Two of this month’s articles deal with something that,I have to admit, I don’t give attention to: Precision. Working mostly inbusiness applications, I use VBA’s Currency datatype frequently. Currency isreally a misnamed datatype, as you don’t have to restrict its use to workingwith money. urrency is for any number that can get very large but requires, atmost, four decimal points of precision. This allows you to round to threedecimal places (something some of my business clients want) based on the numberin the fourth decimal point.
However, both Chris Weber (When dateadd Doesn’t) and John Williams (PlayingTag with Validation) found themselves dealingwith precision problems in their applications. The problem results from theinability of binary arithmetic to accurately represent the range of fractionsavailable in the decimal system that we use. You can see how it would bedifficult to represent the fraction 1/3 (which converts to the decimalnumbering system as .3333…) In a system based on dividing by 2. If you’reworking with the Currency datatype, all values are rounded to four decimalplaces and the chance for funny errors is reduced (but not eliminated). Johnand Chris were working with the Double datatype, which allows for almostinfinite precision—and almost infinite problems.
Chris and John have different solutions to theirproblems because they had different goals: Chris needed to ensure that hisnumbers didn’t lose precision as he performed math on them; John needed todetermine whether two numbers were equal after performing math on them.
Chris decided that he didn’t need decimals in hisapplication: Working with whole numbers would give him the answer that heneeded. So Chris solved his problem by only allowing integer inputs. If you doneed at least some level of precision to the right of the decimal place, youcan use a variation on Chris’ solution: Accept input with decimals but multiplyall numbers by a factor of 10 to move any decimal values out into the wholenumber portion of the number. You can then drop the decimal portion (or roundit into the whole number portion) of the result number. The result is aninteger with which you can do integer arithmetic. After doing your integermath, you just have to remember to divide your result by whatever factor youoriginally multiplied by to get the result with the appropriate number ofdecimal places.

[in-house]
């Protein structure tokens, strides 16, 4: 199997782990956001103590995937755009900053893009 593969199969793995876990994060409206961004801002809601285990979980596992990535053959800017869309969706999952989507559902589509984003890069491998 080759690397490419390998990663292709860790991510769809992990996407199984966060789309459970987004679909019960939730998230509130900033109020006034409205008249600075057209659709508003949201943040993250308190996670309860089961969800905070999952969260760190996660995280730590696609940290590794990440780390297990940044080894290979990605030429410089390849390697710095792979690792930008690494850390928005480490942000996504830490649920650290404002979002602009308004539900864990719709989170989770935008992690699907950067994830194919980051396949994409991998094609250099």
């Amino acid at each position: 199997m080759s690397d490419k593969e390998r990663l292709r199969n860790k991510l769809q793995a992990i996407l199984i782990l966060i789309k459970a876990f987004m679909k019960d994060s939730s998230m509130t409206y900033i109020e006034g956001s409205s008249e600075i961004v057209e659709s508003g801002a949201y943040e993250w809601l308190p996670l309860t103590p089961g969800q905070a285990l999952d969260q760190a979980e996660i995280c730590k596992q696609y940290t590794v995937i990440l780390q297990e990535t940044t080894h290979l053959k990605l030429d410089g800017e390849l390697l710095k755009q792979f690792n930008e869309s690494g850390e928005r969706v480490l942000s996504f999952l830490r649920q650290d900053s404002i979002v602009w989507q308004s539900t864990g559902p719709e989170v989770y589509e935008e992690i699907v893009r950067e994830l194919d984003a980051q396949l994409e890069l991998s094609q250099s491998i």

John took another path to solve his problem—fuzzymath. When you’re comparing decimal numbers, you’re probably willing to acceptthat 1.12234048592 is “pretty close” to 1.12234048593, even though they differin the one-hundred billionth place (I think that I have that right, at leastfor North American audiences). For business applications the two numbers wouldbe considered “the same.” However, as far as the computer is concerned, the twonumbers are different and, if you compare them, they won’t be “the same.” SoJohn establishes a range in which two numbers will be considered equal even ifthe computer thinks they’re different.
Programmers who began with Fortran, where, I believe,there are something like 16 different numeric datatypes, deal with these kindsof decisions all the time. Since most Access developers are businessprogrammers, Access developers normally just sail past these problems untilthey turn around and bite us. I started with Cobol and then moved on to Fortranand PL/1 before moving to Visual Basic, thereby moving from simple numericdecisions to more complex ones and back to simple ones. I still remember myFortran instructor telling me that “Cobol was for people who do not understandhigher mathematical concepts—like adding and subtracting.” Working with VBA,it’s easy to forget that precision matters.